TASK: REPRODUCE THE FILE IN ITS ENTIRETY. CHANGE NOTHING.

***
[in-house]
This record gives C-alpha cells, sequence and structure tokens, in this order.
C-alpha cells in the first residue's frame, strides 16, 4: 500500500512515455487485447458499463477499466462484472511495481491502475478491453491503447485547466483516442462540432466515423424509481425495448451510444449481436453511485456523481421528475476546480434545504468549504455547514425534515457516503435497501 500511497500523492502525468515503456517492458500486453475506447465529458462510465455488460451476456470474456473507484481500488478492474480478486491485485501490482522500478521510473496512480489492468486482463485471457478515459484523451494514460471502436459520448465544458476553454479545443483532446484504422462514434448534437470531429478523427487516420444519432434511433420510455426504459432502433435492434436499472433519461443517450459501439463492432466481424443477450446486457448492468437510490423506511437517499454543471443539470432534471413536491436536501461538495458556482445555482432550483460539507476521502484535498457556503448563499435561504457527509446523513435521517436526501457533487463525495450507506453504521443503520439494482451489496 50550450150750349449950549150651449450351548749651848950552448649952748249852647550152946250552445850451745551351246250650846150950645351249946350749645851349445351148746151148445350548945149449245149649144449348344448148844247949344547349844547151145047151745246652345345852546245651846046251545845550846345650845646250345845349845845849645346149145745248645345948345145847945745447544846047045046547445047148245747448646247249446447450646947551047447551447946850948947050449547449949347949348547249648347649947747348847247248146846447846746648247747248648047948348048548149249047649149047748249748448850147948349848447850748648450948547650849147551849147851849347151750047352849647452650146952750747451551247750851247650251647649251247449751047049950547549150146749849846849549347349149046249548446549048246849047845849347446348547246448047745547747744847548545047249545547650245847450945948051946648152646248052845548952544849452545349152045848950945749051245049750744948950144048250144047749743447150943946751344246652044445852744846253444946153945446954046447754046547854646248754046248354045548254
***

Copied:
[in-house]
This record gives C-alpha cells, sequence and structure tokens, in this order.
C-alpha cells in the first residue's frame, strides 16, 4: 500500500512515455487485447458499463477499466462484472511495481491502475478491453491503447485547466483516442462540432466515423424509481425495448451510444449481436453511485456523481421528475476546480434545504468549504455547514425534515457516503435497501 500511497500523492502525468515503456517492458500486453475506447465529458462510465455488460451476456470474456473507484481500488478492474480478486491485485501490482522500478521510473496512480489492468486482463485471457478515459484523451494514460471502436459520448465544458476553454479545443483532446484504422462514434448534437470531429478523427487516420444519432434511433420510455426504459432502433435492434436499472433519461443517450459501439463492432466481424443477450446486457448492468437510490423506511437517499454543471443539470432534471413536491436536501461538495458556482445555482432550483460539507476521502484535498457556503448563499435561504457527509446523513435521517436526501457533487463525495450507506453504521443503520439494482451489496 50550450150750349449950549150651449450351548749651848950552448649952748249852647550152946250552445850451745551351246250650846150950645351249946350749645851349445351148746151148445350548945149449245149649144449348344448148844247949344547349844547151145047151745246652345345852546245651846046251545845550846345650845646250345845349845845849645346149145745248645345948345145847945745447544846047045046547445047148245747448646247249446447450646947551047447551447946850948947050449547449949347949348547249648347649947747348847247248146846447846746648247747248648047948348048548149249047649149047748249748448850147948349848447850748648450948547650849147551849147851849347151750047352849647452650146952750747451551247750851247650251647649251247449751047049950547549150146749849846849549347349149046249548446549048246849047845849347446348547246448047745547747744847548545047249545547650245847450945948051946648152646248052845548952544849452545349152045848950945749051245049750744948950144048250144047749743447150943946751344246652044445852744846253444946153945446954046447754046547854646248754046248354045548254